‘Forna’s voice is relentlessly compelling, her ability to summon atmosphere extraordinary … A thing of lasting beauty’ Observer
SHORTLISTED FOR THE RSL ONDAATJE PRIZE 2019
SHORTLISTED FOR THE JHALAK PRIZE 2019
Waterloo Bridge, London. Two strangers collide. Attila, a Ghanaian psychiatrist, and Jean, an American studying the habits of urban foxes. From this chance encounter in the midst of the rush of a great city, numerous moments of connections span out and interweave, bringing disparate lives together.
Attila has arrived in London with two tasks: to deliver a keynote speech on trauma and to check up on the daughter of friends, his ‘niece’, Ama, who hasn’t called home in a while. It soon emerges that she has been swept up in an immigration crackdown – and now her young son Tano is missing.
When, by chance, Attila bumps into Jean again, she joins him in his search for Tano, mobilizing into action the network she has built up, mainly from the many West African immigrants working London’s myriad streets, of volunteer fox-spotters: security guards, hotel doormen, traffic wardens. All unite to help and as the search continues, a deepening friendship between Attila and Jean unfolds.
In this delicate yet powerful novel of loves lost and new, of past griefs and of the hidden side of a teeming metropolis, Aminatta Forna asks us to consider the values of the society we live in, our co-existence with one another and all living creatures – and the true nature of happiness.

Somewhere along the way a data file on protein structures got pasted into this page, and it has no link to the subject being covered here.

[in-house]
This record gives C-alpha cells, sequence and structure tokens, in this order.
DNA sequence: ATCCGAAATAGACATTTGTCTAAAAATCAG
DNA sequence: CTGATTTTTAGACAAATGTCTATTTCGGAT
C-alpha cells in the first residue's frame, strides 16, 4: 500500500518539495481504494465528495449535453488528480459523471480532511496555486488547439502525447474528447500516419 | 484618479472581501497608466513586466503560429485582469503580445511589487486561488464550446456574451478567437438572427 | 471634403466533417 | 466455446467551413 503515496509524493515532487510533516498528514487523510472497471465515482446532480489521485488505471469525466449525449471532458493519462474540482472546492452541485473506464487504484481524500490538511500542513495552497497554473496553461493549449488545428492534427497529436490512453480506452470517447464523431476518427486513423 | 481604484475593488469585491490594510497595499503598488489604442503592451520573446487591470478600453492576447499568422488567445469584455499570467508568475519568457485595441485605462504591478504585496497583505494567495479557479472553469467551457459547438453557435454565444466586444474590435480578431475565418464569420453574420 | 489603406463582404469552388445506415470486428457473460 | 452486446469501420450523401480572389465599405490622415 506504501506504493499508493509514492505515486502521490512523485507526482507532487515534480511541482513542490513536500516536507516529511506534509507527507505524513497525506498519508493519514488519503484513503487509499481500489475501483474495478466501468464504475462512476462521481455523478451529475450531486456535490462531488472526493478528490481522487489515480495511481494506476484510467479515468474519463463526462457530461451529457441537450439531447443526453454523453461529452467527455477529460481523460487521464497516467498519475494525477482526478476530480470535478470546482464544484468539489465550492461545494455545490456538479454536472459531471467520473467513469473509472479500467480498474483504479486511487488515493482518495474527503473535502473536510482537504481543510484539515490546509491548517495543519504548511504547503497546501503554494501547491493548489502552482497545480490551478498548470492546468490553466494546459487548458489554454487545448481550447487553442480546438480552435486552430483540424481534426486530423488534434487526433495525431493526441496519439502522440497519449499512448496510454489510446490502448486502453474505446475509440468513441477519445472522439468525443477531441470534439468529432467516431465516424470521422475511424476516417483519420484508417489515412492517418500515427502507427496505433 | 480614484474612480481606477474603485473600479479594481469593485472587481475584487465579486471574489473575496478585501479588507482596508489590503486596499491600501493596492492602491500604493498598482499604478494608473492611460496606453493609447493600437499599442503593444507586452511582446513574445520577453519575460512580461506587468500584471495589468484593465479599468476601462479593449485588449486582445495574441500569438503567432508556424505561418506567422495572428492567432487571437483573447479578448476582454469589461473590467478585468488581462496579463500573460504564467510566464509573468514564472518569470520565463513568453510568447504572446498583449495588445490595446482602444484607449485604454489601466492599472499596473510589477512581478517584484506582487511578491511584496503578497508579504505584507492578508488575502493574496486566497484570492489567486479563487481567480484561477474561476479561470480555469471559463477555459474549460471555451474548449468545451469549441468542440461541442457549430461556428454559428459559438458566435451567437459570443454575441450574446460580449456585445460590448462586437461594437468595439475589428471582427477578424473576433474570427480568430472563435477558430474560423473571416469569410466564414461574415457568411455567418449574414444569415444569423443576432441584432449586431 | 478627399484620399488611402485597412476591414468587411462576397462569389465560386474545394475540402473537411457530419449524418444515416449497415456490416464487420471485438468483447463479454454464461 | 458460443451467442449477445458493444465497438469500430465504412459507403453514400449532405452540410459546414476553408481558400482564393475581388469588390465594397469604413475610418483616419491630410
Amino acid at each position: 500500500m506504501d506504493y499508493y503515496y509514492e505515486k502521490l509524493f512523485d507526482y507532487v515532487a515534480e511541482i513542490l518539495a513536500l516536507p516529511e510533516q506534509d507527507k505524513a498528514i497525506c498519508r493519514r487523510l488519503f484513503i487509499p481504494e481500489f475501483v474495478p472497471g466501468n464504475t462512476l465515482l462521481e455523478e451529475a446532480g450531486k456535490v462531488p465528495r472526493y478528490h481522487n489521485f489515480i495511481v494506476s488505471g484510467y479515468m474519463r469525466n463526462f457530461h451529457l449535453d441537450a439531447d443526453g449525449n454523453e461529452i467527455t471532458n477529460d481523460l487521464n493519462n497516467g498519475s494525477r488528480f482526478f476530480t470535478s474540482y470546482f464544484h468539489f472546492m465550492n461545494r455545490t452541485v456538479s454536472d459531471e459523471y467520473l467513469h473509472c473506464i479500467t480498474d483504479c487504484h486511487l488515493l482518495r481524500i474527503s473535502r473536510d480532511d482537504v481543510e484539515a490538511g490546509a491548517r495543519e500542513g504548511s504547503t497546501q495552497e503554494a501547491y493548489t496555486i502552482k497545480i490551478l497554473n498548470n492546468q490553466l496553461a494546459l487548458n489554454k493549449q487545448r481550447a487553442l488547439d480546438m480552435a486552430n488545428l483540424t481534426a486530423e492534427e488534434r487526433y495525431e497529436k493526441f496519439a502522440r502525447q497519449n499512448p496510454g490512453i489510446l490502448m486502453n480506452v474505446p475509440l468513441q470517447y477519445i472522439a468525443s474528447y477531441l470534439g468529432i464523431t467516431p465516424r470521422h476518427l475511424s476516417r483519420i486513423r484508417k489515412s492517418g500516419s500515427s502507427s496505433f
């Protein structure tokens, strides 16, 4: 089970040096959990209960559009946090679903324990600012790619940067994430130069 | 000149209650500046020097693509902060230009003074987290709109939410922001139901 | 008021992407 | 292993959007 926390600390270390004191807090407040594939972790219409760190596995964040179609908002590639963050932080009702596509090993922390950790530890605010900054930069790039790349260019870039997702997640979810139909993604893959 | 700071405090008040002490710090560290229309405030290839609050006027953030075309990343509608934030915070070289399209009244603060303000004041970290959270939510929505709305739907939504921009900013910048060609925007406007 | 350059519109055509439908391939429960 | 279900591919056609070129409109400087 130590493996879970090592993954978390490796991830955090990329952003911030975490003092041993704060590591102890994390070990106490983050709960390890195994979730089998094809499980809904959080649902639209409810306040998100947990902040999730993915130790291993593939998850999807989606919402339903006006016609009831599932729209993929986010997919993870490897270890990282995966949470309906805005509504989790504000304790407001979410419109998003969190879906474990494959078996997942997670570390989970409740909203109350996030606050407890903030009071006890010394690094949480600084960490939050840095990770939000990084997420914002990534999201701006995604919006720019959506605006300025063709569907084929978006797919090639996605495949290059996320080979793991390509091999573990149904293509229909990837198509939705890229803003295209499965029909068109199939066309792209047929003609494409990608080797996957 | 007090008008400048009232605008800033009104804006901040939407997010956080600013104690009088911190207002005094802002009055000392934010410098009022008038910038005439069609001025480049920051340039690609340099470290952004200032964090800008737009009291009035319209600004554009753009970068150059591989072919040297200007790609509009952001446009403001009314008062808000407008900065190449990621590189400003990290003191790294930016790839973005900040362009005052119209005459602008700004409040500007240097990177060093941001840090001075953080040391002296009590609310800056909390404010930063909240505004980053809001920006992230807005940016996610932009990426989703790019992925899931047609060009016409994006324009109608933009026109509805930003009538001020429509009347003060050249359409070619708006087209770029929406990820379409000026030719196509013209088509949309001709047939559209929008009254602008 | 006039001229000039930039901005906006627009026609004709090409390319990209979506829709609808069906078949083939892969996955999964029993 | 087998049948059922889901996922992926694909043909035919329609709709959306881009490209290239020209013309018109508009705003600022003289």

Piercingly intelligent and interrogative ... Registers tectonic shifts taking place in the world and provokes us to think anew about war, and what we take for peace and happiness * Spectator * An unusual novel that wears its cleverness lightly; tender, but with an eyes-wide-open recognition that the world is harsh * The Times * Forna is a risk-taker, a writer who doesn't hold back from tackling big themes ... Happiness is one of a handful of contemporary novels that take both the human condition and the animal condition seriously. Entering Forna's sweeping universe transports you to a place that feels familiar, but also totally feral and full of surprises * Financial Times * Forna's voice is relentlessly compelling, her ability to summon atmosphere extraordinary, her sympathetic portrayal of traffic wardens, street performers, security guards, hotel doormen a thing of lasting beauty. It is as if the author has privileged access into multiple spheres of existence, learning the secret languages of each, conferring dignity and consequence on these figures who often pass unseen and unrecorded in our accounts of contemporary life * Observer * Forna's writing exudes an excitable kind of curiosity - about people, about the world. She has a magpie eye for interesting facts and observations ... She has a big heart and impressive breadth, writing with equal acuity and empathy about women and men, Americans and Africans, professors and traffic wardens ... There is so much to enjoy in this book * New Statesman * Aminatta Forna expertly weaves her characters' stories, past and present, in and out of the larger story of London, which becomes as rich a character as the human beings and, indeed, the foxes; and she makes us care deeply about them all, the foxes, the people and the city. A terrific novel * Salman Rushdie * One of the best novels I've read in quite a while - intelligent, deep and poignant. It sheds smooth, unflinching light upon the unseen. Forna is at the top of her game * Rabih Alameddine, author of The Angel of History and An Unnecessary Woman * Both generous in spirit and thought-provoking * Mail on Sunday * She has a deft touch and a warm style ... Happiness is full of elegantly-written passages that you will want to revisit to make sense of changing circumstances in an increasingly tumultuous world * Evening Standard * From the understated and inexorable pull of plot and emotion to the luxuriousness of the details of varied ways of living and being to the tidal pull of language, Happiness is a great accomplishment -- Viet Thanh Nguyen Powerfully affecting -- Alex Preston, 'The Best Fiction of 2018' * Observer * A deeply moving novel about love, trauma and the ties that bind us together. Beautifully written and ingeniously allegorical. Aminatta Forna is a writer of phenomenal talent, with a clear eye, a fearless voice, and an extraordinary range * Laila Lalami, author of The Moor's Account * Her prose quietly grips us by the throat and then tightens its hold. It is storytelling at its most taut ... A gifted writer -- Praise for 'The Hired Man' * Independent * - The best writer of fiction in this field ... The intelligence of Forna's storytelling is testament to a woman who has deep emotional resources -- Praise for 'The Hired Man' * Evening Standard * A fresh, immaculate stylist and an unsparing chronicler of human vices ... Profound -- Praise for 'The Hired Man' * The Times *
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